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Meta-analysis of predictive symptoms for Ebola virus disease

  • Vageesh Jain ,

    Roles Conceptualization, Data curation, Formal analysis, Investigation, Methodology, Project administration, Resources, Software, Visualization, Writing – original draft, Writing – review & editing

    Affiliations North East and North Central London Health Protection Team, Public Health England, London, United Kingdom, Institute for Global Health, University College London (UCL), London, United Kingdom

  • Andre Charlett,

    Roles Data curation, Formal analysis, Investigation, Methodology, Software, Supervision, Validation, Writing – review & editing

    Affiliation National Infection Service, Public Health England, London, United Kingdom

  • Colin S. Brown

    Roles Conceptualization, Data curation, Formal analysis, Investigation, Methodology, Project administration, Resources, Supervision, Validation, Visualization, Writing – review & editing

    Affiliations National Infection Service, Public Health England, London, United Kingdom, King’s Sierra Leone Partnership, King’s Centre for Global Health, King’s Health Partners and King’s College London, London, United Kingdom, Department of Infection, Royal Free London NHS Foundation Trust, London, United Kingdom



One of the leading challenges in the 2013–2016 West African Ebola virus disease (EVD) outbreak was how best to quickly identify patients with EVD, separating them from those without the disease, in order to maximise limited isolation bed capacity and keep health systems functioning.


We performed a systematic literature review to identify all published data on EVD clinical symptoms in adult patients. Data was dual extracted, and random effects meta-analysis performed for each symptom to identify symptoms with the greatest risk for EVD infection.


Symptoms usually presenting late in illness that were more than twice as likely to predict a diagnosis of Ebola, were confusion (pOR 3.04, 95% CI 2.18–4.23), conjunctivitis (2.90, 1.92–4.38), dysphagia (1.95, 1.13–3.35) and jaundice (1.86, 1.20–2.88). Early non-specific symptoms of diarrhoea (2.99, 2.00–4.48), fatigue (2.77, 1.59–4.81), vomiting (2.69, 1.76–4.10), fever (1.97, 1.10–4.52), muscle pain (1.65, 1.04–2.61), and cough (1.63, 1.24–2.14), were also strongly associated with EVD diagnosis.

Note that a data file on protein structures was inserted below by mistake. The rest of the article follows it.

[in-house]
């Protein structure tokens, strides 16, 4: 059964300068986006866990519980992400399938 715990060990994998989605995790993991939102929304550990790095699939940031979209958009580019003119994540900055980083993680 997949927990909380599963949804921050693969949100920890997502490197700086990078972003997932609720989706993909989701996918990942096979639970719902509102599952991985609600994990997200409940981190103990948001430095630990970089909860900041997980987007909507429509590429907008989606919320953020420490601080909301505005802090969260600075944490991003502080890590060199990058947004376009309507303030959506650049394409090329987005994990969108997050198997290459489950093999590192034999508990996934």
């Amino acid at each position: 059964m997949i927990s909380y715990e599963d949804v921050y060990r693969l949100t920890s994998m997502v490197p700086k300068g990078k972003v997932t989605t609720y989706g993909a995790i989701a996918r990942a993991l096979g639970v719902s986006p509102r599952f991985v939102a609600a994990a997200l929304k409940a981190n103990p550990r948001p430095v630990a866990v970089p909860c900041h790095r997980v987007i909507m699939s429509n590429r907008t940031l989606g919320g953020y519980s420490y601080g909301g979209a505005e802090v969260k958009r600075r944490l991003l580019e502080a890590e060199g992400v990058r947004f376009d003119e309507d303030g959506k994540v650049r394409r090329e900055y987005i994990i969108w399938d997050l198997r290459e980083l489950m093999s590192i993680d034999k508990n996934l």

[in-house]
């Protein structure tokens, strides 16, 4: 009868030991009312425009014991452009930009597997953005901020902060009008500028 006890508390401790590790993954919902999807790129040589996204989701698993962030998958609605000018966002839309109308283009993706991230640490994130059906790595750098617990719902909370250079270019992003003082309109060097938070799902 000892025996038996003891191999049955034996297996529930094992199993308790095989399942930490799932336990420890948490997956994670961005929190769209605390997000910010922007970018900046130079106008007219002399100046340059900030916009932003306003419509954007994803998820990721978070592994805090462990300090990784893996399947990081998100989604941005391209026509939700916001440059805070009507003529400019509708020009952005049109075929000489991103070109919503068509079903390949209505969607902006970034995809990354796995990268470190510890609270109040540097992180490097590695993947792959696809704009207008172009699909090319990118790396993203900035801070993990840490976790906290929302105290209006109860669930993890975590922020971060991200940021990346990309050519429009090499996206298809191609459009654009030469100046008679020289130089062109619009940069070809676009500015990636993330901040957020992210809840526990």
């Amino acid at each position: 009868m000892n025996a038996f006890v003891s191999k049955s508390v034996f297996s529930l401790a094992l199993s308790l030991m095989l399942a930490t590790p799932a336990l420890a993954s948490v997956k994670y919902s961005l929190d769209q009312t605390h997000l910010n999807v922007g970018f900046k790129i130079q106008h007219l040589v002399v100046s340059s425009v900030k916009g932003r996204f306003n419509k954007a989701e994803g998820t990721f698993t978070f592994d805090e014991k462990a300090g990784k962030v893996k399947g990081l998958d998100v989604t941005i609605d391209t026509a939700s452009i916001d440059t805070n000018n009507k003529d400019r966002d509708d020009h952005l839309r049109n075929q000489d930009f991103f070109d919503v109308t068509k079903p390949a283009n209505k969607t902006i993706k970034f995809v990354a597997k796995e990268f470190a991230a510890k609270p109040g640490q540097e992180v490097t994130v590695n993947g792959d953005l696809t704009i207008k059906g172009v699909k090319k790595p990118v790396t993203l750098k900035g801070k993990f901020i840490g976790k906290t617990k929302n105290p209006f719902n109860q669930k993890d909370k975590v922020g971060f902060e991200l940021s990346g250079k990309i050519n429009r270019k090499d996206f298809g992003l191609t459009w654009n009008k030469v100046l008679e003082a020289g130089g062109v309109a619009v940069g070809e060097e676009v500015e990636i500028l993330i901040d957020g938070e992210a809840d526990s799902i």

The existing literature fails to provide a unified position on the symptoms most predictive of EVD, but highlights some early and late stage symptoms that in combination will be useful for future risk stratification. Confirmation of these findings across datasets (or ideally an aggregation of all individual patient data) will aid effective future clinical assessment, risk stratification tools and emergency epidemic response planning.

Author summary

Ebola is a rare but deadly virus, found mainly in sub-Saharan Africa. People can get it through direct contact with an infected animal (bat or nonhuman primate) or a sick or dead person infected with Ebola virus. The virus can cause a host of different symptoms that overlap with many other diseases, making diagnosis a challenge for doctors, particularly with a lack of available rapid diagnostic tests or laboratory facilities.

This meta-analysis of predictive symptoms for Ebola virus shows that patients initially presenting with symptoms usually found late in illness, including confusion, conjunctivitis, dysphagia and jaundice were significantly more likely to end up with a diagnosis of Ebola. Early symptoms (typically not thought to be specific to Ebola), including diarrhoea, fatigue, vomiting, fever, muscle pain and cough were also found to be more predictive of a diagnosis of Ebola virus.